A unified communications deployment that doesn't take mobile into account isn't all that useful in the era of the always-on road warrior. With that in mind, CounterPath is rolling out a new version of both its desktop and mobile unified communications messaging application.
As we noted last week, the third release of OpenDaylight, the open source software-defined networking (SDN) project, apparently came together in a methodical and drama-free approach – something not always typical of a fairly new open source project. Dubbed Lithium, the latest version of OpenDaylight (now available for download) is a significant update, providing several new and updated features.
It's hard enough keeping the LAN and WAN functioning properly and providing end-users with the services they need to do their jobs. It's getting worse, though.
Even with the launch of the latest 802.11 wireless networking standard, Wi-Fi has a performance issue. The slowest device on an access point kills the fun for everyone else, bringing throughput down and impacting efficiency. But there are ways to combat the problem, even without waiting for 802.11ac Wave 2.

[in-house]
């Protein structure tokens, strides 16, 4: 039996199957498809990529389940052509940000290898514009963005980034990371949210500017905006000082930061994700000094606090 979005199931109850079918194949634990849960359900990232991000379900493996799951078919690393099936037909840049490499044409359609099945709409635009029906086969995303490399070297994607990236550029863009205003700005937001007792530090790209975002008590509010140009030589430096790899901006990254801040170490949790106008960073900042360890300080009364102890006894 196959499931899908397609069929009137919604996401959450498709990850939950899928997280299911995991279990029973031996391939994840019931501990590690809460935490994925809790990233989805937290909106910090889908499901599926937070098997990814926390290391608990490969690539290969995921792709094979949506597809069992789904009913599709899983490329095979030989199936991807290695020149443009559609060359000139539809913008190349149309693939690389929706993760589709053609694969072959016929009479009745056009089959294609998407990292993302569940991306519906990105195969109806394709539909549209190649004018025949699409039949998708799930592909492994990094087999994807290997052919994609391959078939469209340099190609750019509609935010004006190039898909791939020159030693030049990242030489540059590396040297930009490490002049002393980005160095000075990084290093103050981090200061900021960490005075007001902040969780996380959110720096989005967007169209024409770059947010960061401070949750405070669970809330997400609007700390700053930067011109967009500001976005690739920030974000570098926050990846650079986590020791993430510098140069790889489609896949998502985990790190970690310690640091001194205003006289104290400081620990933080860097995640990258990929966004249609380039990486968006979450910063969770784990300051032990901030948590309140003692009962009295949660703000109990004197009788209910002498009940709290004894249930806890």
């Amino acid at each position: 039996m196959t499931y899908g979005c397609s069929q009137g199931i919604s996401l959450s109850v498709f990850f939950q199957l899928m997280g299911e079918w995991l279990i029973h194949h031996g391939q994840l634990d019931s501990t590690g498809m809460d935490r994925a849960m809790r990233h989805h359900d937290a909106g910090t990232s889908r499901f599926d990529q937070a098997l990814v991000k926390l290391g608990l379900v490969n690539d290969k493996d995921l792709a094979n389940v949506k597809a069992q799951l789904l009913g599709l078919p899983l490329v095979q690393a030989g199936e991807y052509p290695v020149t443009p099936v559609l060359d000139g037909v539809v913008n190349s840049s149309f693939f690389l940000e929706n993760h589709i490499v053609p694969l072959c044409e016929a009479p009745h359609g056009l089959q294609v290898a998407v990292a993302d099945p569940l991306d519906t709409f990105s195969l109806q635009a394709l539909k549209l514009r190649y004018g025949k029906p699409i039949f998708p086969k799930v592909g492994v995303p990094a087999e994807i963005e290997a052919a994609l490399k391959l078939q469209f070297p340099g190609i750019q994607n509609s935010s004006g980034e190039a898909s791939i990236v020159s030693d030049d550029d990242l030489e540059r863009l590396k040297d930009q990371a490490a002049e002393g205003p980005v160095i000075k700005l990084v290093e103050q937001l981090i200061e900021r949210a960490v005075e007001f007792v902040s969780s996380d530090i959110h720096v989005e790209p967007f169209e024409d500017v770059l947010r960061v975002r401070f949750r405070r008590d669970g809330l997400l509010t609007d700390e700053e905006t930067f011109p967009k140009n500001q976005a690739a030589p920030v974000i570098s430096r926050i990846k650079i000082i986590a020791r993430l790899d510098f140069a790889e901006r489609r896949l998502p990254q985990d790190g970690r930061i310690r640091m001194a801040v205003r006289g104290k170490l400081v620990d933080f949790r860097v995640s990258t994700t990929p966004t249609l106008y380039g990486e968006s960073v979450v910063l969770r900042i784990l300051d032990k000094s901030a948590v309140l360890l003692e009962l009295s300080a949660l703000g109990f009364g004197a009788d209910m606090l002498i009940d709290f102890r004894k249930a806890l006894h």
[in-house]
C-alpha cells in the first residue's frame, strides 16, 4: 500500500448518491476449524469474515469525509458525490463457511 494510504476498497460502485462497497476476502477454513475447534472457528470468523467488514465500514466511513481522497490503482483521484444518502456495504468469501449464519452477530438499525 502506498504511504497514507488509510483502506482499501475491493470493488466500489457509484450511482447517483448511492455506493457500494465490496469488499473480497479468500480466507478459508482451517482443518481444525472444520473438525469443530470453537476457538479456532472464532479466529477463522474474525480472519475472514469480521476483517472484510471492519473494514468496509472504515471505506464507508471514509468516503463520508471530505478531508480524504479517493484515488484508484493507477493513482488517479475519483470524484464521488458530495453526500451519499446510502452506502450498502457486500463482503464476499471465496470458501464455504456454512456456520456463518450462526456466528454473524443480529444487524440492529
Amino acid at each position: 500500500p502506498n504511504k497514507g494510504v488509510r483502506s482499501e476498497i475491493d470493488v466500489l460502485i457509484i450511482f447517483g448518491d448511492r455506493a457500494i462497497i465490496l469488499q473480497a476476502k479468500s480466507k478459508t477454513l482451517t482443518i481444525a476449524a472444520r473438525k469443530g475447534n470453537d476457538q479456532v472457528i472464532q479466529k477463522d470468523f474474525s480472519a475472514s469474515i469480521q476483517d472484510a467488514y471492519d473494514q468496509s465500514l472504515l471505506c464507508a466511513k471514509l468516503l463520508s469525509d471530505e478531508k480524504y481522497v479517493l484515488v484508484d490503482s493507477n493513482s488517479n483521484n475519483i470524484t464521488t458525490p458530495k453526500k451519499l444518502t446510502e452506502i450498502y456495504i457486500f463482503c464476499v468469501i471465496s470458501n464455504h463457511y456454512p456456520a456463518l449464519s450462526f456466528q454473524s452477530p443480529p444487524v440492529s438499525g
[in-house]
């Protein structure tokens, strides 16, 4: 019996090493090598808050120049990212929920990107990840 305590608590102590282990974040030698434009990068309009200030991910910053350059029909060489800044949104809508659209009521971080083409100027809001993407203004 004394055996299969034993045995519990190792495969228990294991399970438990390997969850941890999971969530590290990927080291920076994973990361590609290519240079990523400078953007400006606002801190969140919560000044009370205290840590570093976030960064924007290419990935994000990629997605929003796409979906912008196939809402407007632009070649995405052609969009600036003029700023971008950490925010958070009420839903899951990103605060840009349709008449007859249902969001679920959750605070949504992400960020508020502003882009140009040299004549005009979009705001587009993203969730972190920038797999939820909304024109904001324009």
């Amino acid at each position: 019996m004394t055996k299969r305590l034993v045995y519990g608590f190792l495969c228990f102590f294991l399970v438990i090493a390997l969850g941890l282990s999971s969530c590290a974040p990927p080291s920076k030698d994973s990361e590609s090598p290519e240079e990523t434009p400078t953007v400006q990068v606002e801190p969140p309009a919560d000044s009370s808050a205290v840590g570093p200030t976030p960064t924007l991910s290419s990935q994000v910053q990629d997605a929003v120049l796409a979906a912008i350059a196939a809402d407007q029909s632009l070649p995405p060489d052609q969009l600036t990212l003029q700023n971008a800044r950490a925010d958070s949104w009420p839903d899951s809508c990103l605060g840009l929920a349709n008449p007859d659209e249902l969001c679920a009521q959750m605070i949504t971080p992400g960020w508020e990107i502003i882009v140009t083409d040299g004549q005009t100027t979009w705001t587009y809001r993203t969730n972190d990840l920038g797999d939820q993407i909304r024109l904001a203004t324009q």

Upgrading wireless networks to 802.11ac--and then on to Wave 2 later this year--can be a tricky task even in the best situations. Enterprises are still moving to the latest wireless standard, but with a rapidly increasing number of devices supporting it and the overall benefit of faster transfer speeds, it's a justifiable network upgrade project.
The unified communications market has been growing steadily for some time now, but according to Frost & Sullivan, new technologies and trends are going to have an even greater impact on unified communications.
Unified communications has shifted into the cloud and onto mobile devices in a big way, but some of those applications--which may or may not be officially part of the enterprise's UC strategy--are creating cause for concern.
You may have read someplace that "shadow IT" is a significant threat to the enterprise--the notion that the latest wave of software presented as services is taking power away from on-premise IT departments.
If you give a group of C-suite executives a list of bad things to choose from and tell them to arrange them in order of bad-to-worse, like a tally of "Brady Bunch" episodes, does the one...
All data stored on a client system belongs to the owner of that system, mandates European Union law. This means security services cannot use that data without revealing themselves.